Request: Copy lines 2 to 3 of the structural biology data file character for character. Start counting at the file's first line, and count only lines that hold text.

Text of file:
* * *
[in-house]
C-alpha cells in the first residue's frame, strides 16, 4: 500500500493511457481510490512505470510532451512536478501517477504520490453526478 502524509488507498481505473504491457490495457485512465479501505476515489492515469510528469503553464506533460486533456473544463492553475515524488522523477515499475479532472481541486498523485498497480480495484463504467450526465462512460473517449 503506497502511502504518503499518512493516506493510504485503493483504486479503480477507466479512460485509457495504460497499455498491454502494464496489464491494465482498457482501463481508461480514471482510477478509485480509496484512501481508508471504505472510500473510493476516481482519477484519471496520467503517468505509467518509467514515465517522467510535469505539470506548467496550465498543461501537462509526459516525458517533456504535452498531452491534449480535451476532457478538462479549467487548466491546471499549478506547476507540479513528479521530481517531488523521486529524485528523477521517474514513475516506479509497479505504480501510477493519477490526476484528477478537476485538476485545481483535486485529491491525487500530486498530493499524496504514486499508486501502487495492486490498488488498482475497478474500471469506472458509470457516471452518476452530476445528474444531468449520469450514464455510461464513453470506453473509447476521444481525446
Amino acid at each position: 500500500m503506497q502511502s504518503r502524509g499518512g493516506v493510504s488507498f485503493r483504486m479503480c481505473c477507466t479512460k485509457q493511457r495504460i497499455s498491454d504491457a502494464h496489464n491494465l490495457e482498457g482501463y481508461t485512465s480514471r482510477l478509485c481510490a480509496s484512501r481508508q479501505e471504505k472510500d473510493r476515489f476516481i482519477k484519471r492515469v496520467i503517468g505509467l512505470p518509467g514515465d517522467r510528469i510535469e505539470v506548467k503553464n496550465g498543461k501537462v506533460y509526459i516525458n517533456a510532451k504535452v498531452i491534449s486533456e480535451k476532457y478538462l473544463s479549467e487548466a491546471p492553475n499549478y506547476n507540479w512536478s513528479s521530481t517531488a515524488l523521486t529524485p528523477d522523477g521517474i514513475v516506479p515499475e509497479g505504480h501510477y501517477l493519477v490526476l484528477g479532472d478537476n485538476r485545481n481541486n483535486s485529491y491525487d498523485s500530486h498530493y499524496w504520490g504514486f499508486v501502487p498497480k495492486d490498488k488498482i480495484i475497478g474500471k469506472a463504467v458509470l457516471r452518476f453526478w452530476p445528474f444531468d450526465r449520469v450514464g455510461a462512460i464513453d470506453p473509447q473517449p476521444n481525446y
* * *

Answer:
C-alpha cells in the first residue's frame, strides 16, 4: 500500500493511457481510490512505470510532451512536478501517477504520490453526478 502524509488507498481505473504491457490495457485512465479501505476515489492515469510528469503553464506533460486533456473544463492553475515524488522523477515499475479532472481541486498523485498497480480495484463504467450526465462512460473517449 503506497502511502504518503499518512493516506493510504485503493483504486479503480477507466479512460485509457495504460497499455498491454502494464496489464491494465482498457482501463481508461480514471482510477478509485480509496484512501481508508471504505472510500473510493476516481482519477484519471496520467503517468505509467518509467514515465517522467510535469505539470506548467496550465498543461501537462509526459516525458517533456504535452498531452491534449480535451476532457478538462479549467487548466491546471499549478506547476507540479513528479521530481517531488523521486529524485528523477521517474514513475516506479509497479505504480501510477493519477490526476484528477478537476485538476485545481483535486485529491491525487500530486498530493499524496504514486499508486501502487495492486490498488488498482475497478474500471469506472458509470457516471452518476452530476445528474444531468449520469450514464455510461464513453470506453473509447476521444481525446
Amino acid at each position: 500500500m503506497q502511502s504518503r502524509g499518512g493516506v493510504s488507498f485503493r483504486m479503480c481505473c477507466t479512460k485509457q493511457r495504460i497499455s498491454d504491457a502494464h496489464n491494465l490495457e482498457g482501463y481508461t485512465s480514471r482510477l478509485c481510490a480509496s484512501r481508508q479501505e471504505k472510500d473510493r476515489f476516481i482519477k484519471r492515469v496520467i503517468g505509467l512505470p518509467g514515465d517522467r510528469i510535469e505539470v506548467k503553464n496550465g498543461k501537462v506533460y509526459i516525458n517533456a510532451k504535452v498531452i491534449s486533456e480535451k476532457y478538462l473544463s479549467e487548466a491546471p492553475n499549478y506547476n507540479w512536478s513528479s521530481t517531488a515524488l523521486t529524485p528523477d522523477g521517474i514513475v516506479p515499475e509497479g505504480h501510477y501517477l493519477v490526476l484528477g479532472d478537476n485538476r485545481n481541486n483535486s485529491y491525487d498523485s500530486h498530493y499524496w504520490g504514486f499508486v501502487p498497480k495492486d490498488k488498482i480495484i475497478g474500471k469506472a463504467v458509470l457516471r452518476f453526478w452530476p445528474f444531468d450526465r449520469v450514464g455510461a462512460i464513453d470506453p473509447q473517449p476521444n481525446y